Bitcoin has enjoyed a dramatic resurgence since the beginning of 2020. In January 2021, the cryptocurrency hit an all-time high price of $41,528 per unit. Many investors jumped on Bitcoin, NFTs, and other crypto technology as valuable investments.
However, Bitcoin, like other crypto technology, has a volatile history. Since it first came onto the market, its price has fluctuated rapidly. Some are worried that we are currently in a Bitcoin bubble, and investors are about to get burned.
If you are thinking of investing in Bitcoin or just curious about this new player on the financial stage, here are a few signs to look out for when figuring out if the bubble will burst.
The study of history is not just relegated to dusty books; it’s a valuable way to check the health of financial markets. Many volatile assets have repeated boom-and-bust cycles, and Bitcoin is no different. Bitcoin tends to rise every four years, followed by several years of stagnancy. The last boom was in 2017, so we are currently in the midst of another boom cycle and due for a bubble burst soon.
- Institutional Regulations
However, the situation for Bitcoin now is different than it was in 2017. While it was a complete wild card back then, now the market is somewhat more regulated, making it more attractive to institutional investors. While this means that Bitcoin is moving away from the piratical spirit under which it was founded, regulations give it more stability and increase the likelihood that established funds will buy it.
However, some institutional regulations can harm Bitcoin, such as Turkey, which is banning crypto altogether. Pay attention to official regulations, and if they start to seem unfavorable, that means the Bitcoin bubble will burst.
- Favorable Winds From Investors
As mentioned above, established investors and hedge funds are powering the current growth of Bitcoin. Many are using it to diversify their assets. As more established investors go into Bitcoin, the market will be more stable and have less room for amateurs. Pay attention to statements and transactions from hedge funds and business leaders—if they start to speak unfavorably about Bitcoin, the bubble might burst soon.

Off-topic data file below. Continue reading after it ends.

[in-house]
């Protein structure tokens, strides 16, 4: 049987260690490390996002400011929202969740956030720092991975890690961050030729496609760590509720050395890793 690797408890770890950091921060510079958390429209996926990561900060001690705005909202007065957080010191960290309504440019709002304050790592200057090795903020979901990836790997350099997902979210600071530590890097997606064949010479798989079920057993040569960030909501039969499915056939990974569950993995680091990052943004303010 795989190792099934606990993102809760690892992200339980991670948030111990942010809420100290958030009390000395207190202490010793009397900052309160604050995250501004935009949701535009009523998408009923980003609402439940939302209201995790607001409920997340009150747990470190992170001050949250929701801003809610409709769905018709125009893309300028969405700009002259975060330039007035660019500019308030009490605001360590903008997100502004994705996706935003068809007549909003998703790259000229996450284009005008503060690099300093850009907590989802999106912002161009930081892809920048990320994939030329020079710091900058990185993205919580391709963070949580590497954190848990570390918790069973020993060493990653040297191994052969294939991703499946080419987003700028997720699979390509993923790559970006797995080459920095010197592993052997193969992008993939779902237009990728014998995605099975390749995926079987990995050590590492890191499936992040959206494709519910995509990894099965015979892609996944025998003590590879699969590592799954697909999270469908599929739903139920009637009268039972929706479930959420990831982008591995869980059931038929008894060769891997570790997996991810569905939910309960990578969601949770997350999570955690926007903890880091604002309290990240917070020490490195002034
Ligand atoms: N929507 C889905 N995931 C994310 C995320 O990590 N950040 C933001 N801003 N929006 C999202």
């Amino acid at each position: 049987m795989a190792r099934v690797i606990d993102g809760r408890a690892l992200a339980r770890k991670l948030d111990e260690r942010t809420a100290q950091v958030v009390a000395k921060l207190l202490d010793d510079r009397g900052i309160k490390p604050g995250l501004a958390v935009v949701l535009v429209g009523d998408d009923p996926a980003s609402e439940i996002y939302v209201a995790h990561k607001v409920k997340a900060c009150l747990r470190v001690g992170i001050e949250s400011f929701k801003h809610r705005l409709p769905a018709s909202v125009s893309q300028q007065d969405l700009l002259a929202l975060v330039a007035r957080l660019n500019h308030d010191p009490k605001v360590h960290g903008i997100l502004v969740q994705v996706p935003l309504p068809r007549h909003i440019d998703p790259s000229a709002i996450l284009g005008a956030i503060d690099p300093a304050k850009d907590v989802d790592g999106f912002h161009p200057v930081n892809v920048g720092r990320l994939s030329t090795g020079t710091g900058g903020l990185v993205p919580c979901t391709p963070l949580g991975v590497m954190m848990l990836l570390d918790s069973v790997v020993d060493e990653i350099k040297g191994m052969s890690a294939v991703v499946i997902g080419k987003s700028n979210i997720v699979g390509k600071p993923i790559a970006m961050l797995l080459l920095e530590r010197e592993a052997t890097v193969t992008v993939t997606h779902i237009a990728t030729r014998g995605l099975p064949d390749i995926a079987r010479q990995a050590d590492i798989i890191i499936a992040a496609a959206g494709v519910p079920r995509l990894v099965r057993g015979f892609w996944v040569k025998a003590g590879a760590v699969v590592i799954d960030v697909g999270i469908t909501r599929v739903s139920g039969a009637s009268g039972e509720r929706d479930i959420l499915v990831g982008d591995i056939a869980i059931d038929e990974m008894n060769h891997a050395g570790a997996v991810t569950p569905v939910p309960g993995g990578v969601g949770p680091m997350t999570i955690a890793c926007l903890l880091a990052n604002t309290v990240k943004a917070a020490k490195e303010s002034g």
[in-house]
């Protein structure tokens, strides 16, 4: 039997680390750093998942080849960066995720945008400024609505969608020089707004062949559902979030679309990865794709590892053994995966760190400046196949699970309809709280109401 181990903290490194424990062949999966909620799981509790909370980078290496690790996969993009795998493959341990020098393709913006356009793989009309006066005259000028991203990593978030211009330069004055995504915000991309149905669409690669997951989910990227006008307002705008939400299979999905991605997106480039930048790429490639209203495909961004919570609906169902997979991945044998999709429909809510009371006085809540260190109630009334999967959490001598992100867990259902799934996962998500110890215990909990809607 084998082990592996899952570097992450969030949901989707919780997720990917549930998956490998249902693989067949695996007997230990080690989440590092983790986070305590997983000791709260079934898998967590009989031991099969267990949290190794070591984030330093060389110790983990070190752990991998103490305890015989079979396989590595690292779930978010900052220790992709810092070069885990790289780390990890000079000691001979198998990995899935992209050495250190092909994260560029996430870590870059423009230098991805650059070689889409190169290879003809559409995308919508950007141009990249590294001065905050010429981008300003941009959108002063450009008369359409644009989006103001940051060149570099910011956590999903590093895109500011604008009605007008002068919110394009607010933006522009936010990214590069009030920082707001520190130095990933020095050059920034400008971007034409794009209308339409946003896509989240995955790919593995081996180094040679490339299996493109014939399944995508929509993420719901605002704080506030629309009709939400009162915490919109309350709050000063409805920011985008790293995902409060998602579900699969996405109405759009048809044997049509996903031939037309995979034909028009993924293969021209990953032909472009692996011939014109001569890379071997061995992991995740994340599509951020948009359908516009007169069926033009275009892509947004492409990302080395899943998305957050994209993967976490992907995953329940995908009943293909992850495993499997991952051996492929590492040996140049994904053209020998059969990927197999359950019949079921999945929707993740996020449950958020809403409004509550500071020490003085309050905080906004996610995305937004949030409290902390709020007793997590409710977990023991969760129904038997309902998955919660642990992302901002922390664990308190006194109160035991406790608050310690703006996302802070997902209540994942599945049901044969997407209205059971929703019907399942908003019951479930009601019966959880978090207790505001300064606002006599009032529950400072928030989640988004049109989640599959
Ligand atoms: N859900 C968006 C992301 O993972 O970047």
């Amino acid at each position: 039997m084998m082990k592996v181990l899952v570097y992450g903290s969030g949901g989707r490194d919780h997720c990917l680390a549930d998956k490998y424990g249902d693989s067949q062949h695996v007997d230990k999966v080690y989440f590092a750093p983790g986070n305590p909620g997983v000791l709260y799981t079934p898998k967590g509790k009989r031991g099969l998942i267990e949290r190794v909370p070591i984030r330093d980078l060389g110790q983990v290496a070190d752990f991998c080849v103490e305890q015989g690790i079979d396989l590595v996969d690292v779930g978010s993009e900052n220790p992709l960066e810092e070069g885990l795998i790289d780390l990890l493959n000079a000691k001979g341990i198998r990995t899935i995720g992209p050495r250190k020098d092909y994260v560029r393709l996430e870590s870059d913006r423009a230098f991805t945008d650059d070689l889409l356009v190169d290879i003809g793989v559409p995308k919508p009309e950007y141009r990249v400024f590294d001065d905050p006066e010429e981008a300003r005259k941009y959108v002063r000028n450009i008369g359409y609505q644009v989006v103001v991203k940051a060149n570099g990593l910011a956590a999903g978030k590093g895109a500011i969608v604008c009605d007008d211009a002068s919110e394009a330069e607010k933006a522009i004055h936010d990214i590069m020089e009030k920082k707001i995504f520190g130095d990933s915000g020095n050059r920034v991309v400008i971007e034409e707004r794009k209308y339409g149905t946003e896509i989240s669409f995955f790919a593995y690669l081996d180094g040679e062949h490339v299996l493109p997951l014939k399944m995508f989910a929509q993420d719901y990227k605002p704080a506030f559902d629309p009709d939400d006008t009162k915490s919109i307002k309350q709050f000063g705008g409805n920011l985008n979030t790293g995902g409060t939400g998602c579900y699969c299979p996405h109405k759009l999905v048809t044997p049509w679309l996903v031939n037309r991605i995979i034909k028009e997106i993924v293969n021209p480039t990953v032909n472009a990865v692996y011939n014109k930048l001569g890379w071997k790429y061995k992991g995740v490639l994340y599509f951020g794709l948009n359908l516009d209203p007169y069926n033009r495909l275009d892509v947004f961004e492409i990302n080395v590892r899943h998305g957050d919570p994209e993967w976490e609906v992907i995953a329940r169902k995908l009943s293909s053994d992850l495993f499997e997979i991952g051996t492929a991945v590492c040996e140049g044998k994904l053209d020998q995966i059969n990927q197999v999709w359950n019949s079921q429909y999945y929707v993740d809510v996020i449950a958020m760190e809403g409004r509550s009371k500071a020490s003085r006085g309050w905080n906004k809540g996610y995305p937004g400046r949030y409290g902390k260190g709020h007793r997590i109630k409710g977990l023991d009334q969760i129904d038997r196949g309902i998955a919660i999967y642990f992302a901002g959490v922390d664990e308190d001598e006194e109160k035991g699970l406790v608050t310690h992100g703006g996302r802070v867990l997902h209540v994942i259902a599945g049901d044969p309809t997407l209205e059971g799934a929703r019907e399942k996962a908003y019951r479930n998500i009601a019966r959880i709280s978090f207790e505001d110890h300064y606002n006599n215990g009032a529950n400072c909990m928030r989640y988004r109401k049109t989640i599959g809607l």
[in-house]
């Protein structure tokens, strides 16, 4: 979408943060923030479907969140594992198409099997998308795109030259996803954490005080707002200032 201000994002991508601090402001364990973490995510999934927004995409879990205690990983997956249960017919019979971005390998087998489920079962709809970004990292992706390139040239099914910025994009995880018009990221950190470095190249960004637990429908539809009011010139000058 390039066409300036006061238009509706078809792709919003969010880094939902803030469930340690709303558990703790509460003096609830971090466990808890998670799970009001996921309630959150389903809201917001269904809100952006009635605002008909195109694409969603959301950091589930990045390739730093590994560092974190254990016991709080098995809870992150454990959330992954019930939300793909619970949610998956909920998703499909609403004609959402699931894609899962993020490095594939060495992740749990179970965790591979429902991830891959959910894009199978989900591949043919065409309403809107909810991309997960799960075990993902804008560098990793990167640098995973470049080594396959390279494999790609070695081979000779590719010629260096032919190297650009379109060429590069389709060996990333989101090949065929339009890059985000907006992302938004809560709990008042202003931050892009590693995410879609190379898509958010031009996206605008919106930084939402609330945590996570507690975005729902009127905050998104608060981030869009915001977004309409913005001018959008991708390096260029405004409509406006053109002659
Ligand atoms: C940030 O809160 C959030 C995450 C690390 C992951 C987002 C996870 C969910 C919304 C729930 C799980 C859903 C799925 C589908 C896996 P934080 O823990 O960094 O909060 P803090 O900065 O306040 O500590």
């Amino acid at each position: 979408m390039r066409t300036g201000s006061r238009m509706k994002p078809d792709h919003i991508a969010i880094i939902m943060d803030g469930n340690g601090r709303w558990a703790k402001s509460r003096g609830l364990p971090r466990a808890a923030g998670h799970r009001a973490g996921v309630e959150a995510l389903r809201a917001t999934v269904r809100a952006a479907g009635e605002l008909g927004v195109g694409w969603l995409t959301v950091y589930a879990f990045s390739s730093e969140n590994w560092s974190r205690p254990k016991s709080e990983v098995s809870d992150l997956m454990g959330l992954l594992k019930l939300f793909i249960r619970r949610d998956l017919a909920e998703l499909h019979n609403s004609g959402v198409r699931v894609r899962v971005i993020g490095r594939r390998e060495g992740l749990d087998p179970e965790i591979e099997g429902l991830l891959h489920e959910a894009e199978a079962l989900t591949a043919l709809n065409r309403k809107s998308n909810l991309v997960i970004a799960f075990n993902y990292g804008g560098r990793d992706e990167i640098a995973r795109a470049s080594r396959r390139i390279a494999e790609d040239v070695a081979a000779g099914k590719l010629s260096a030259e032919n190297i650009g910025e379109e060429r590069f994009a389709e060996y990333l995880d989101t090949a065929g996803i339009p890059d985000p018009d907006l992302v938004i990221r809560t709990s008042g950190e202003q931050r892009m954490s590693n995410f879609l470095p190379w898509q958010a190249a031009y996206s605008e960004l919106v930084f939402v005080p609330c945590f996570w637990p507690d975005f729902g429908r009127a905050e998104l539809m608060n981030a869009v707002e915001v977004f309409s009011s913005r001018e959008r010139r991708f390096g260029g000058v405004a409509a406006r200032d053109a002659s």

- The Health of the Economy
Bitcoin started in 2009, after the stock market crash of 2007 that devastated the world as an alternative to traditional currencies. It grew in popularity as more and more people became disillusioned with traditional banks and reserves. Many are tying its resurgence to renewed distrust in governments and traditional economic institutions. However, as the world recovers from the pandemic, people might trust traditional institutions again. People will be more likely to invest in assets that they trust rather than volatile cryptocurrencies.
Every few years, the amount of Bitcoin that miners, or the people who create the currency, can win is halved. The last halving occurred in 2020, which is partially why the price of Bitcoin rose so rapidly. Supply went down while demand stayed the same. However, the next halving is not until 2024, so this kind of scarcity will not be repeated soon. Even though the value of Bitcoin may remain high, the kind of frenzy that the world saw at the beginning of 2020 and which powered the current bubble will not be repeated until then.
It is unlikely that Bitcoin will continue to sell at such astronomical prices forever. However, any crash or lasting dip in its value is probably a few months away. Several factors, including the power of institutional investors and public mistrust in traditional finances, keep it valuable.